In terms of civil engineering, it's important to note that 70% of the world’s emissions relate to infrastructure. Engineers have an important role to play in making sure those assets are designed, built and operated with greater carbon efficiency.  

However, human behaviour needs to be fully considered by the engineering community as this will be a fundamental factor in whether net-zero can be achieved. We should be more focused on how infrastructure assets are being used. We also need to think more systemically and understand that our assets are part of an integrated system. 

In July 2020 ICE launched its new Carbon Project, which has identified three areas where civil engineers can make a genuine contribution:  

  • Measuring, sharing and benchmarking of carbon impacts.
  • Capability building in low-carbon design and delivery.
  • Identifying systems-level reduction in in-use carbon.

ICE has also recently launched Carbon Champions, an initiative led by ICE President Rachel Skinner to share best practice in low-carbon projects. 

What are the main barriers to effective climate action in both the UK and the engineering profession?

One key barrier is a lack of leadership. All stakeholders in the value chain of infrastructure asset delivery have a role to play within their sphere of influence.

Asset owners, in particular, have been measuring carbon and carbon reductions when projects have already been delivered rather than embedding such considerations into the planning, design and whole life of assets.  

What’s more, there are sector-specific cultural barriers in the engineering community that hinder interconnectivity and collaboration and that need to be overcome. Engineers should be trained or retrained to deliver services and outcomes.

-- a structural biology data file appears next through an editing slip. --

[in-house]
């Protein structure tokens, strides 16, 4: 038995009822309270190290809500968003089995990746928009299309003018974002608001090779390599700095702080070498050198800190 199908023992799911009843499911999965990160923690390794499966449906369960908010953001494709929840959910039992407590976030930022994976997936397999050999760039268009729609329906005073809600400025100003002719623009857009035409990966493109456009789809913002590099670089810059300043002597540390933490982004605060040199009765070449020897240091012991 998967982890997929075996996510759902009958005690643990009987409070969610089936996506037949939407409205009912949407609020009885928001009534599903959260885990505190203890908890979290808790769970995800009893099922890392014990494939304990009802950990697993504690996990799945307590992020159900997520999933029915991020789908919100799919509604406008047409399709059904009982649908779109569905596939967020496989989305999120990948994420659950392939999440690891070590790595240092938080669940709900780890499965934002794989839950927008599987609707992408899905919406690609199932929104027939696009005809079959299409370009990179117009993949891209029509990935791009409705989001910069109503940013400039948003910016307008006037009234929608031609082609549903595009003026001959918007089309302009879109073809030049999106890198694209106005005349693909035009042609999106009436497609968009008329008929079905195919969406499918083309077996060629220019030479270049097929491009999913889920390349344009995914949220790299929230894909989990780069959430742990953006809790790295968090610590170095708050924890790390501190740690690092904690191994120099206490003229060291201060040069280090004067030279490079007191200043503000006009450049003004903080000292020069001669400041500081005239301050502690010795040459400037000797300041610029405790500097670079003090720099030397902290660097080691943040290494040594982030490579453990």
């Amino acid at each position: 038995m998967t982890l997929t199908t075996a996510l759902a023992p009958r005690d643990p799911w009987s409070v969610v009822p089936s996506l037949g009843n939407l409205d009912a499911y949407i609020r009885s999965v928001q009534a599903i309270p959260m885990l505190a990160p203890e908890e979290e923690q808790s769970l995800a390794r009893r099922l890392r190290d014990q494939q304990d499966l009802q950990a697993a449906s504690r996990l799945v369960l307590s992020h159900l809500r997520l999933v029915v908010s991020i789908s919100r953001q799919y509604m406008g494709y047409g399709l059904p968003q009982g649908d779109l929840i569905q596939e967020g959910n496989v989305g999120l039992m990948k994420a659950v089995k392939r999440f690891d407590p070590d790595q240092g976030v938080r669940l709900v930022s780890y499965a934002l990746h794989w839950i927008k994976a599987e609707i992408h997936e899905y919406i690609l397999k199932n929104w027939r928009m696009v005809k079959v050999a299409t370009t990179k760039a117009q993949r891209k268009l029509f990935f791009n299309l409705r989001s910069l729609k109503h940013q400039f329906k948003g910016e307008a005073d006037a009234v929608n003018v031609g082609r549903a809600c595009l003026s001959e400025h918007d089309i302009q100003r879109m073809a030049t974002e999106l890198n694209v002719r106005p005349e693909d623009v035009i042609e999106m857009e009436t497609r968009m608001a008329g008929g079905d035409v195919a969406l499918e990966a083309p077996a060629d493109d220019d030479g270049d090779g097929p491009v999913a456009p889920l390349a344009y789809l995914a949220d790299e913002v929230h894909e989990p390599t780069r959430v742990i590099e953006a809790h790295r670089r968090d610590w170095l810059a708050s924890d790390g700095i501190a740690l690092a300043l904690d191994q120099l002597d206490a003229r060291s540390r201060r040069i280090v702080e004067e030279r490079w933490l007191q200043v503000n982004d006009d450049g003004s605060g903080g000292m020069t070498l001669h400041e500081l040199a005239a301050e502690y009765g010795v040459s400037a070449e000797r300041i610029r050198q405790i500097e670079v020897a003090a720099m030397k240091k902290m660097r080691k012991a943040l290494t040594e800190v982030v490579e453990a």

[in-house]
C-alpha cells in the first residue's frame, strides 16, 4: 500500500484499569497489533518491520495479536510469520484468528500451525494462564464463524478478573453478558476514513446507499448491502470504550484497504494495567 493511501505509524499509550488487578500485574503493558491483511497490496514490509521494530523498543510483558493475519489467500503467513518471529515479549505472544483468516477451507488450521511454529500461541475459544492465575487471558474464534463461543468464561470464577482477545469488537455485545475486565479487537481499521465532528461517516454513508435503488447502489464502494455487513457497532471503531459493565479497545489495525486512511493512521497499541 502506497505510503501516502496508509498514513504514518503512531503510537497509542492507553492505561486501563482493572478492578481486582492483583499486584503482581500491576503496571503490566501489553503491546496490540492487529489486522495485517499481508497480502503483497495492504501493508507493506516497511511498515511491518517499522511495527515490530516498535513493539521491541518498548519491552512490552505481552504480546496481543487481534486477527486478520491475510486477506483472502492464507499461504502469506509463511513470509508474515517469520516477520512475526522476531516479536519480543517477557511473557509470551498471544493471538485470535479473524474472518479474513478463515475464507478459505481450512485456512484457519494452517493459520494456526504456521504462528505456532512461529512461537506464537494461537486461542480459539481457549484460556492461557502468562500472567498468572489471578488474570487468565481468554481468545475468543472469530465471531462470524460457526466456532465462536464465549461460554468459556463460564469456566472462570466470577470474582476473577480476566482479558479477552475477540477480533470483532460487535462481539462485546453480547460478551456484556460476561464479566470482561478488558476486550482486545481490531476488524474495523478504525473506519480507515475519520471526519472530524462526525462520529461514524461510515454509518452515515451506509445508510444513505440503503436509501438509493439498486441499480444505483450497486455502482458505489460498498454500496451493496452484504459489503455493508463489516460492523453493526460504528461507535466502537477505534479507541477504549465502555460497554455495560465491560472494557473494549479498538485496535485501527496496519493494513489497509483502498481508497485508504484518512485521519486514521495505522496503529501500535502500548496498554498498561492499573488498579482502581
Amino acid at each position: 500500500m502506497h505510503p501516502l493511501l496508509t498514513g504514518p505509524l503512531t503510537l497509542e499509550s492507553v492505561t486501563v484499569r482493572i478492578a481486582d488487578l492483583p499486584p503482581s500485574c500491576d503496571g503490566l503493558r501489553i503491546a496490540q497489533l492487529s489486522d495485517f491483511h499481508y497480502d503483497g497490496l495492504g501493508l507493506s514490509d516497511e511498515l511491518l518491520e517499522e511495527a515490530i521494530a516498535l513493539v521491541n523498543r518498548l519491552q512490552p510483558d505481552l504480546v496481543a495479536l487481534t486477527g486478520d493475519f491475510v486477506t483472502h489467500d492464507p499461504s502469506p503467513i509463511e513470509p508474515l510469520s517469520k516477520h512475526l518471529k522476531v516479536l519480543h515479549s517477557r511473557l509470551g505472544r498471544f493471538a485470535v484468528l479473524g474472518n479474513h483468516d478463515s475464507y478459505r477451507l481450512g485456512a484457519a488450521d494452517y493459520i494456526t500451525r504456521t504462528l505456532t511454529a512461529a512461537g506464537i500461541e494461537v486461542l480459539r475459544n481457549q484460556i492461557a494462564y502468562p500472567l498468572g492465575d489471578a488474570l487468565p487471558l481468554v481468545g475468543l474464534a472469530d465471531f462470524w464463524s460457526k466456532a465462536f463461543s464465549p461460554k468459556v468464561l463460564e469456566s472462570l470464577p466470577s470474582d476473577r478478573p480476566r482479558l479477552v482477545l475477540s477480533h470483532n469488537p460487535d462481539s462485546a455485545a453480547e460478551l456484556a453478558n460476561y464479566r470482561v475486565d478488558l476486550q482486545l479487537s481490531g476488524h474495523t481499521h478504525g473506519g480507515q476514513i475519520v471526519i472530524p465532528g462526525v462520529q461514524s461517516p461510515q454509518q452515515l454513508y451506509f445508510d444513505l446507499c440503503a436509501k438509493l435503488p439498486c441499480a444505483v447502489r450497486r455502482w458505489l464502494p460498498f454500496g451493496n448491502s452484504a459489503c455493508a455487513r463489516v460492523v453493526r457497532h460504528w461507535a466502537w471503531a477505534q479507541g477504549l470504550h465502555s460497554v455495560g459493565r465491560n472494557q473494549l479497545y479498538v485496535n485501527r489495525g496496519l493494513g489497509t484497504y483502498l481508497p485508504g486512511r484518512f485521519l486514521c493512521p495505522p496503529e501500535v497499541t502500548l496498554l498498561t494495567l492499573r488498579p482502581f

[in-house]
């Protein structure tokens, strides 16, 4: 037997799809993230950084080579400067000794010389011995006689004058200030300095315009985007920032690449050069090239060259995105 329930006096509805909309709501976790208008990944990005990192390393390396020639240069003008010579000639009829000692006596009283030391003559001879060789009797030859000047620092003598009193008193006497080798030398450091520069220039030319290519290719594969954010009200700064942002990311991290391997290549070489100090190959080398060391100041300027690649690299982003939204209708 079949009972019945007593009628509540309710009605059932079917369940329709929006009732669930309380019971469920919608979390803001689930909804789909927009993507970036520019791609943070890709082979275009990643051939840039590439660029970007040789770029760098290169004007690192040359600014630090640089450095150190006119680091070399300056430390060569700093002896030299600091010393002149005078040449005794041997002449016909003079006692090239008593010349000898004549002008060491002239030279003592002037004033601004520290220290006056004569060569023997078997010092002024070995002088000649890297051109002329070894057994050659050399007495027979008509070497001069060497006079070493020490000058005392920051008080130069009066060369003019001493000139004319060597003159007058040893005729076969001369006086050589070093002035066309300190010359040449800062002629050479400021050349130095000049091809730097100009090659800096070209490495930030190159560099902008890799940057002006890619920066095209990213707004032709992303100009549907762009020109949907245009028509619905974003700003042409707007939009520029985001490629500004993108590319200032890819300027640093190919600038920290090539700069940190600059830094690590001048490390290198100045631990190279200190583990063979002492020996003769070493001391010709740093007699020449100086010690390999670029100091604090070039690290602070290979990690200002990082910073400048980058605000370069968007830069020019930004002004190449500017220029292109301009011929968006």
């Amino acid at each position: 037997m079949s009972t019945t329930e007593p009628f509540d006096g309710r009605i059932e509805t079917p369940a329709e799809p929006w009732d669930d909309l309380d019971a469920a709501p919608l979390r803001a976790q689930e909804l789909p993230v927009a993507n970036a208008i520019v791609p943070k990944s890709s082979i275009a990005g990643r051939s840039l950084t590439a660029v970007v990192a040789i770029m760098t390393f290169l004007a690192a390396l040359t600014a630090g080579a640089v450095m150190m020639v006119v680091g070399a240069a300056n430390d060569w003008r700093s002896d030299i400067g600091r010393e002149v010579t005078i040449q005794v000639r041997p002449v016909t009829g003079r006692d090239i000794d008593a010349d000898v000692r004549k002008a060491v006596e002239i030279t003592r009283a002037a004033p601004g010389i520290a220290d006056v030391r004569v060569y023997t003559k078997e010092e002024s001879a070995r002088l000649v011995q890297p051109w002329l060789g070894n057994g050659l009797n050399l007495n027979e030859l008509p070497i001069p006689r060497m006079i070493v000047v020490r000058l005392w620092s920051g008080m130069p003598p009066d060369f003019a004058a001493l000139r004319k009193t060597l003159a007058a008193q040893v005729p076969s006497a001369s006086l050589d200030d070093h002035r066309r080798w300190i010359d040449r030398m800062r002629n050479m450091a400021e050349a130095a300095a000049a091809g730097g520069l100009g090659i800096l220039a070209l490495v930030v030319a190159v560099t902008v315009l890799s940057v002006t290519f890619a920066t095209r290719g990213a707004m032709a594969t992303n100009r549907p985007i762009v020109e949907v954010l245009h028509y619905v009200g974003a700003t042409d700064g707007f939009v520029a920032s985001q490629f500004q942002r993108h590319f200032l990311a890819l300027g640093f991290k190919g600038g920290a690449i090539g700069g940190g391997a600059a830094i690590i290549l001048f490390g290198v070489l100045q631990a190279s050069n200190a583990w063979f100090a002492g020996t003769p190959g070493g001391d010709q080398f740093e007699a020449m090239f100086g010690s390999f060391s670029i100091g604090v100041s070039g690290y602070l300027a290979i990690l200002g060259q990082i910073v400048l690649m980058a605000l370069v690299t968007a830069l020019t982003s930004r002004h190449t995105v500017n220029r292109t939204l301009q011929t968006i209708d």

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What are the key priorities for climate action within engineering?

We need to understand how climate change affects our specific roles as engineers, from the perspective of both adaptation and mitigation. Asset owners need to take the lead in addressing both the causes and consequences of climate change.

In civil engineering, alignment between government policy and financing of low-carbon public infrastructure would bring much-needed cultural change that would enable climate considerations to be embedded in decision-making.   

Davide Stronati is the Chair of the Committee of Engineering and the Environment at WFEO. He is currently the Director of Sustainability at the Nuclear Decommissioning Authority in the UK and has a past experience of working at global level on sustainability in the infrastructure sector. 



Read the previous blogs in the WFEO Climate Stories series from Canada, ChinaFranceAustralia, and Kenya.

For further information about ICE’s response to the net zero agenda, find out more about The Carbon Project here. 

Additionally, ICE's 13th Brunel International Lecture Series will explore how the engineering community can deliver a carbon-neutral and resilient society by mid-century.